Officials with the Metro Nashville/Davidson County Public Health Department released an updated list of identified COVID-19 clusters Friday, with a grand total of 160 clusters.
This, according to a press release that Metro Public Health Department officials emailed Friday.
Of those 160 clusters, Nashville officials traced seven back to bars, four to restaurants, and 13 to social gatherings.
“Clusters refer to groupings of cases linked to a specific time and place, identified through the case investigation process conducted by the team at MPHD,” according to the press release.
The MPHD chart said the following type of establishments had the following number of clusters:
• Churches: Two clusters
• Colleges or Universities: Five clusters
• Commercial Warehouses: 12 clusters
• Congregate Living Facilities: 13 clusters
• Construction: 19 clusters
• Correctional Facilities: Nine clusters
• Day Care Facilities: Seven clusters
• Food Production Facilities: Two clusters
• Grocery Stores: One cluster
• Gyms: Four clusters
• Non-Long-Term Healthcare Facilities: One cluster
• Long-Term Care Facility: 41 clusters
• Offices: Four clusters
• Schools: Seven clusters
• Other: Nine clusters
Clusters with 10 or more cases, the press release said, originated from, among others, parties at Vanderbilt University, the Nashville Center for Rehab and Healing, the Dawghouse Saloon, Metro Water Services, and the Tennessee Titans.
As The Tennessee Star reported last month, a Nashville attorney who represents Kid Rock’s Big Honky Tonk owner Steve Smith said Mayor John Cooper misstated facts when he said White House officials influenced him to close bars on lower Broadway to contain COVID-19. That attorney, Kirk Clements, said so to The Tennessee Star and in a document he said he’s already disseminated to the public.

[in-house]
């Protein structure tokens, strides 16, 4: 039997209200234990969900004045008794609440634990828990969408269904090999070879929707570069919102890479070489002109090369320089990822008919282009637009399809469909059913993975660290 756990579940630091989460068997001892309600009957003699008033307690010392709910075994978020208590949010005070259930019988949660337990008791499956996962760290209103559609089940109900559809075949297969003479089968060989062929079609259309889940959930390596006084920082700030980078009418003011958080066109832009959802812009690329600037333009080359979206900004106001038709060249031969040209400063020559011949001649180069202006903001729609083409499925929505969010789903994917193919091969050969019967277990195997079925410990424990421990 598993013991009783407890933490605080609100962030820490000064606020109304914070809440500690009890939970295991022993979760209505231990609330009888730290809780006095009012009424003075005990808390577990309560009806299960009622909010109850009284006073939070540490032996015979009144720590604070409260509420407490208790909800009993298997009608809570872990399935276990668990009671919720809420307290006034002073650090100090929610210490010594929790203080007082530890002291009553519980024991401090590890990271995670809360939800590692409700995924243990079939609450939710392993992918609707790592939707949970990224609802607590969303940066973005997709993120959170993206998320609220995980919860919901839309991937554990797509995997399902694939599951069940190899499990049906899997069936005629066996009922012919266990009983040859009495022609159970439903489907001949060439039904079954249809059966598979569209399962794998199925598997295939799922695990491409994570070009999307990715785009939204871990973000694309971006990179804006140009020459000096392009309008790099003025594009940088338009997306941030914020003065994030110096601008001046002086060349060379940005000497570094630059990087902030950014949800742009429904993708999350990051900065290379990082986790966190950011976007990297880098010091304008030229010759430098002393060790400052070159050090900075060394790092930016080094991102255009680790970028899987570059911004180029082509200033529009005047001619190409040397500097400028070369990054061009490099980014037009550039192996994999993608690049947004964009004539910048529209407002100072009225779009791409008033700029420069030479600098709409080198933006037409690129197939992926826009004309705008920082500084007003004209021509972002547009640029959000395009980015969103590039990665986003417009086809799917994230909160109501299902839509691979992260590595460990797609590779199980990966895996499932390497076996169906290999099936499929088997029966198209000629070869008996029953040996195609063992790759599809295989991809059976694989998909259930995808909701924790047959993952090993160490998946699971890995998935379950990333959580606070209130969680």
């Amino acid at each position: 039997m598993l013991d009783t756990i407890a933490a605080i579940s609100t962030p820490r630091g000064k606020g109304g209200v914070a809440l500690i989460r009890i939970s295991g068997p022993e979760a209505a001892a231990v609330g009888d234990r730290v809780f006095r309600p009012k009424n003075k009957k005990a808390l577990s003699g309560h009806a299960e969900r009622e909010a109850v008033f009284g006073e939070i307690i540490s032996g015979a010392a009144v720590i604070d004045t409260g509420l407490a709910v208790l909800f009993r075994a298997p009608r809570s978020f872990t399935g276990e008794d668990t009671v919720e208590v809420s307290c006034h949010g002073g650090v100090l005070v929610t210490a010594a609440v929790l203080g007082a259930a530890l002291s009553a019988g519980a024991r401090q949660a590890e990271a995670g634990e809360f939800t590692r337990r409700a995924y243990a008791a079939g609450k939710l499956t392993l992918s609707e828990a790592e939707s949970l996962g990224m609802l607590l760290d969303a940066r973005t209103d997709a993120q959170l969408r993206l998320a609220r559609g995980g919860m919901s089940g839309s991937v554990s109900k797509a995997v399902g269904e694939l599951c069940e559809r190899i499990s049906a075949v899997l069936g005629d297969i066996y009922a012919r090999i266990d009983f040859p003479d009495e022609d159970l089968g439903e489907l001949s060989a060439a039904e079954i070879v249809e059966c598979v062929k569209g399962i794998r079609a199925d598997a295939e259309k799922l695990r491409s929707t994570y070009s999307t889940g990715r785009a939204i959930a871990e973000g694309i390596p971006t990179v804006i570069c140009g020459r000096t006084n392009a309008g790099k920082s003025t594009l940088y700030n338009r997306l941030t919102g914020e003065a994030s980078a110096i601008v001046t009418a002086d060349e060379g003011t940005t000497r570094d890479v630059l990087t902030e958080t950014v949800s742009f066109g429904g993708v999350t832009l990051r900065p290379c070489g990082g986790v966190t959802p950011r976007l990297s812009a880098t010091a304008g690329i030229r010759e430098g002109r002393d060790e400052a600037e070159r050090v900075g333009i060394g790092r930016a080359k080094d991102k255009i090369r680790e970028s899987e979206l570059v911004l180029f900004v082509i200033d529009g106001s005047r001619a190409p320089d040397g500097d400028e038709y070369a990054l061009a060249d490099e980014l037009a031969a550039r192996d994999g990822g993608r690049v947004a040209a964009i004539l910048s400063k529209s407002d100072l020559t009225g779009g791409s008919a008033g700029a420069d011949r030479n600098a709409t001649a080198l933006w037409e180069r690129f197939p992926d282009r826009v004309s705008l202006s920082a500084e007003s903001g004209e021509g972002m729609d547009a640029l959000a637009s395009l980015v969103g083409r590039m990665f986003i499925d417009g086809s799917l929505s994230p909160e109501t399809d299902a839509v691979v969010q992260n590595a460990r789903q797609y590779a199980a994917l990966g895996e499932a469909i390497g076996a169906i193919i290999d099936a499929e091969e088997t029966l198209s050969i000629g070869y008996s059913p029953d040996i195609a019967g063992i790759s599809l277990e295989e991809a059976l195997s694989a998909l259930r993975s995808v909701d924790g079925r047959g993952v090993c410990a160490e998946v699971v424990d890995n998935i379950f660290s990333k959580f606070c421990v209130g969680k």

As reported, Cooper ordered those bars and restaurants closed because he said they posed a health threat because of allegedly too many COVID-19 cases. Metro Davidson County Health Department officials just two days earlier — on June 30 — said they had traced only 19 cases of COVID-19 to bars in the city. In contrast, at the time they had traced 1,159 cases to long-term care facilities and, as reported, 251 cases to the construction industry.
As reported in June, Smith said in a federal lawsuit that city officials impose hardships on his business because of COVID-19 — but they look the other way when it comes to allowing social justice protests. Smith joined The Local Spot owner Geoffrey Reid in the lawsuit that Reid filed in May against Cooper and Lee.
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